2 Investigates: How often do state officials fly high on taxpayers' dime?

ATLANTA — A Channel 2 investigation found state officials occasionally flying high on the taxpayers’ dime. Rather than driving around the state, they’re chartering planes.

Channel 2 investigative reporter Wendy Halloran filed an open records request for everyone running for governor. A lot of people aren't allowed to request a plane, but the secretary of state and the lieutenant governor can. While both took advantage of it, our investigation revealed one did much more than the other.

Over the past five years, Lt. Governor Casey Cagle sometimes avoided traffic by chartering planes to get him around the state when he was on the job. Records Halloran obtained from the Georgia Aviation Authority show he took 68 trips over that past five years with more than 200 legs, or separate flights, at a cost to taxpayers of a quarter of a million dollars. This despite the fact Cagle has a security detail that can drive him places.

What’s more, instead of driving to a metro Atlanta airport to catch a flight, Cagle often has the pilot fly to Gainesville, where he lives, to pick him up at the closest airport. That occurred 37 times in the past five years.

Bryan Long, executive director of Better Georgia, a self-proclaimed progressive advocacy group weighed in on what we found.

“I think Casey Cagle is using chartered flights like a taxi service,” Long said. “He’s a public servant, we all get stuck in traffic and he thinks he’s above it in some way.”

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Records also showed Cagle sometimes flew to multiple stops in one day. But often the Gainesville pick-up seemed out of the way. One example occurred on Aug. 21, 2013 when the plane flew to Gainesville to pick up Cagle then flew him south to La Grange. After his event, he was flown back to Gainesville and then the plane returned to metro Atlanta after dropping him off. Documents show that trip alone cost taxpayers more than $3,000.

We asked the lieutenant governor about that particular trip. He said, “I do not book those flights, it’s done by the office. I do live in Gainesville so many of those flights will originate from Gainesville, not all of them depending if I am in Atlanta making a day trip, but those that are late night events typically they do."

Halloran asked Cagle if he felt his use of the chartered flights was abusive to taxpayers. He responded by saying, “Well, I try to be a very good steward to the taxpayer and I have a record for that. And if you look at my record it is that we sold off the state assets and went to a charter and aviation authority that has contracted with the charter organization, which has basically saved the state a significant amount of money and I think that is very wise.”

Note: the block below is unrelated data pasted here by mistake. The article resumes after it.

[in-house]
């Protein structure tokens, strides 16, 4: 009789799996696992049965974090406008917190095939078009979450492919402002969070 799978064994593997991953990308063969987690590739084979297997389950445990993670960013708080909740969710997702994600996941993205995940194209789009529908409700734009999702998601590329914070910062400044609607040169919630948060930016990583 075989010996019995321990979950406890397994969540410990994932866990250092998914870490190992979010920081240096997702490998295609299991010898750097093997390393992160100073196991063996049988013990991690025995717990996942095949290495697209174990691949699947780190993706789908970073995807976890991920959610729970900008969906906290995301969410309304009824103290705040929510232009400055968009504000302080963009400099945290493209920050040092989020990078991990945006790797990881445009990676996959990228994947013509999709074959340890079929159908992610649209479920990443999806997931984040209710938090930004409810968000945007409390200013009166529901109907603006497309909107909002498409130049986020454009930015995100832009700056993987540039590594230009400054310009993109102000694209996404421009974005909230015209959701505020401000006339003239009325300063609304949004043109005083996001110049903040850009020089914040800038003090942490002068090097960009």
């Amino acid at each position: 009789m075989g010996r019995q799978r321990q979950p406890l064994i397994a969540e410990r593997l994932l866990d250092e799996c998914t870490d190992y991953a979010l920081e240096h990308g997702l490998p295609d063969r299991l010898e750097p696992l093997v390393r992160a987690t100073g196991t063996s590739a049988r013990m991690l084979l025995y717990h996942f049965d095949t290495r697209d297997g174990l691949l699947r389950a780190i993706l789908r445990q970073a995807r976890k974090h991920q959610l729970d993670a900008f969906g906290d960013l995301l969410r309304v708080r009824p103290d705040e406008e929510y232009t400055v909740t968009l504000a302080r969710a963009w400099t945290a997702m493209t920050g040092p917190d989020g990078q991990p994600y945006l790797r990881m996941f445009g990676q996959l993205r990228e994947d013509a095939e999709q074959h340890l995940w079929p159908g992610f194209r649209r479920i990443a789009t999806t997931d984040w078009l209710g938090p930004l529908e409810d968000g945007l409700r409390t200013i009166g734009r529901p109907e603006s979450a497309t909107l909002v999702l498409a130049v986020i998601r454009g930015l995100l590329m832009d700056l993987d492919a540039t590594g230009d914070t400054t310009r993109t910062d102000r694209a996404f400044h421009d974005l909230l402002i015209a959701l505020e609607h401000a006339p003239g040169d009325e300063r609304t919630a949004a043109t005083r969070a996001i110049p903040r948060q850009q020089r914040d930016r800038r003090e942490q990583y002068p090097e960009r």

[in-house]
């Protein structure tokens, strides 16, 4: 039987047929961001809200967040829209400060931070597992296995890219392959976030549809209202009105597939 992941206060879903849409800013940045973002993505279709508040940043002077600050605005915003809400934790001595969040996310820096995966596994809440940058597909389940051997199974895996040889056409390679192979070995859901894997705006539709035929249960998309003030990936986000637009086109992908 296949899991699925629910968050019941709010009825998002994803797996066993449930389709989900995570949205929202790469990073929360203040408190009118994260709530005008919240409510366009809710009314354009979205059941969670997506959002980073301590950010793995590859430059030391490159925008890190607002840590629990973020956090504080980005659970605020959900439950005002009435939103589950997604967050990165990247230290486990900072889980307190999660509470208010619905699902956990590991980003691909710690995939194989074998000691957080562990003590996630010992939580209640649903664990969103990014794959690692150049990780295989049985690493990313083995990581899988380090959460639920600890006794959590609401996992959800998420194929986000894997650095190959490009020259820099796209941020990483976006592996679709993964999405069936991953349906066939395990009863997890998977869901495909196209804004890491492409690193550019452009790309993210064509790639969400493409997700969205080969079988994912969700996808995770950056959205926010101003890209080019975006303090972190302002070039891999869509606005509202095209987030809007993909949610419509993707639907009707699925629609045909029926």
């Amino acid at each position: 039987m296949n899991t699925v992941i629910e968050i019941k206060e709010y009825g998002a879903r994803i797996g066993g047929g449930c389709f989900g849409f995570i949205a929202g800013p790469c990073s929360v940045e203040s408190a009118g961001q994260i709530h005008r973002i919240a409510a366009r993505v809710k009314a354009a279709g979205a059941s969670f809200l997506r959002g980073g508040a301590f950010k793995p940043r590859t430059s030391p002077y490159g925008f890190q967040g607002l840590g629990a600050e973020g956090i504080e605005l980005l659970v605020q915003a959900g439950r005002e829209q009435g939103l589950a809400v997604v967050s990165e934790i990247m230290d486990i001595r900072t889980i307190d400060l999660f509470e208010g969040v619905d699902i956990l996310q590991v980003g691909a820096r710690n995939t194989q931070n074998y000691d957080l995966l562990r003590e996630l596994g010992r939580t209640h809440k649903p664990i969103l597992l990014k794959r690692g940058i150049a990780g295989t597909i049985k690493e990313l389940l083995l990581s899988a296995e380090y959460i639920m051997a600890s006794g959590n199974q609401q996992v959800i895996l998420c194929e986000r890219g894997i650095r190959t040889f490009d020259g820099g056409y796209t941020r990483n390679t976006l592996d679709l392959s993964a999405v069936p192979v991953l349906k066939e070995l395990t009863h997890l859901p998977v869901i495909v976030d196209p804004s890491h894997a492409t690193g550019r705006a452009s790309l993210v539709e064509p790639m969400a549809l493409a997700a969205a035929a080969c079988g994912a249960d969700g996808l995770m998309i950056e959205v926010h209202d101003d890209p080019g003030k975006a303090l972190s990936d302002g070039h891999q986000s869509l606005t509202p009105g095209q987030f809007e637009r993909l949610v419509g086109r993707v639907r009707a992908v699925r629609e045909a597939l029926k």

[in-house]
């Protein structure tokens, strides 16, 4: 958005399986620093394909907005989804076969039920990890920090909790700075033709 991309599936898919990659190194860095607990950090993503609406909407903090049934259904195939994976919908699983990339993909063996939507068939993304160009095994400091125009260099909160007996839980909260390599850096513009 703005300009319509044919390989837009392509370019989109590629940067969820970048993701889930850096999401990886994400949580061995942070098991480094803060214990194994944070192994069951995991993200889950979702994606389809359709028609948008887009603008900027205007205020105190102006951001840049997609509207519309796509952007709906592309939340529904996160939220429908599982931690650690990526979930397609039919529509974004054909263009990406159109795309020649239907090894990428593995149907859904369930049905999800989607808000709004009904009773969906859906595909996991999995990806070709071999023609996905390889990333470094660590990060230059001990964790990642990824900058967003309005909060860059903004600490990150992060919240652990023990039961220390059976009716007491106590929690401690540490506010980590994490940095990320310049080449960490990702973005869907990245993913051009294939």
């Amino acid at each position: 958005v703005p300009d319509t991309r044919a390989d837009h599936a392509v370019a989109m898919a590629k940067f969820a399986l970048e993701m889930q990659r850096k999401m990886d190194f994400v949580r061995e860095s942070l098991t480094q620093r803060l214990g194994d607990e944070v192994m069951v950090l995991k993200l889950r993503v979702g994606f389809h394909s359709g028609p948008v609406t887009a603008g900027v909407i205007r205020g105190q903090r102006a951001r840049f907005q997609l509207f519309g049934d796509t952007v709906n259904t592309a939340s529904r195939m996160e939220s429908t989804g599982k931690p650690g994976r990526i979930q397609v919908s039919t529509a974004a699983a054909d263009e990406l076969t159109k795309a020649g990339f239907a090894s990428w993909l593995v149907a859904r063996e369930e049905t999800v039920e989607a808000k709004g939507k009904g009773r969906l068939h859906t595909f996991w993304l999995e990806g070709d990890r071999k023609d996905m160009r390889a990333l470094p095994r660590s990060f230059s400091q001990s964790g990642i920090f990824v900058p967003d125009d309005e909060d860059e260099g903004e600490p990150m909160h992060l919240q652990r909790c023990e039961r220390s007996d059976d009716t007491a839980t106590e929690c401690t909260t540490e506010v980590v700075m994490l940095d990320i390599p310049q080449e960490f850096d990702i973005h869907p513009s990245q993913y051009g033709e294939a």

Secretary of State Brian Kemp who’s running against Cagle for governor has also chartered planes to travel across the state. But only nine times in the past five years at a fraction of the cost. The tab: $35,994.78.

Kemp had a plane pick him up near his home in Athens four times. And while Cagle agreed to speak on camera, Kemp did not. Records his press secretary Candice Broce provided to Halloran show Kemp needed to fly from his hometown to ensure he would make it on time to early morning speaking engagements in Savannah and Perry. One of those flights occurred on May 18, 2015, when Kemp flew from Athens to Savannah to give remarks at the 38th annual International Association of Commercial Administrators conference, which was then followed with a visit to McIntosh County’s elections office in Darien. Broce says Kemp’s calendar shows his flight left Athens on Monday morning at 6:41 a.m. so he could make it to the conference where he spoke at 8:30 that morning.

Channel 2 investigates review of flights show when Cagle and Kemp charged taxpayers for flights, they were on state business. However, Cagle’s flights far exceeded Kemp’s. Cagle had an explanation for that.

“Well obviously you can’t compare the office of secretary of state to the office of lieutenant governor or the governor or the speaker of the House for that matter.” He went onto say, “I think one is an administrative role and the other an executive role that has decision-making over public policy matters so our schedule is far more taxing on us.”

Kemp issued a statement late Friday that says, “The state airplane is a taxpayer-funded privilege to be used sparingly and only for official purposes. In fact, I prefer to drive my green Suburban to meet with hardworking Georgians around this state. Anyone who abuses this privilege for personal or political purposes should be punished and forced to repay Georgia taxpayers.”

# CHARTER TRIPS ORDERED BY THEIR OFFICE FROM MID 2012-MID 2017

KEMP

 

 

9

CAGLE

 

 

68

# TIMES THEY HAD PLANE PICK THEM UP IN THEIR HOMETOWN

 

 

4

 

 

37

# FLIGHTS (LEGS) ORDERED BY THEIR OFFICE ONLY

 

 

 

 

37

 

 

 

 

227

TOTAL TAXPAYER COST OF FLIGHTS ORDERED SOLELY BY THEIR DEPARTMENT

 

 

 

 

 

$35,994.78

 

 

 

 

$250,153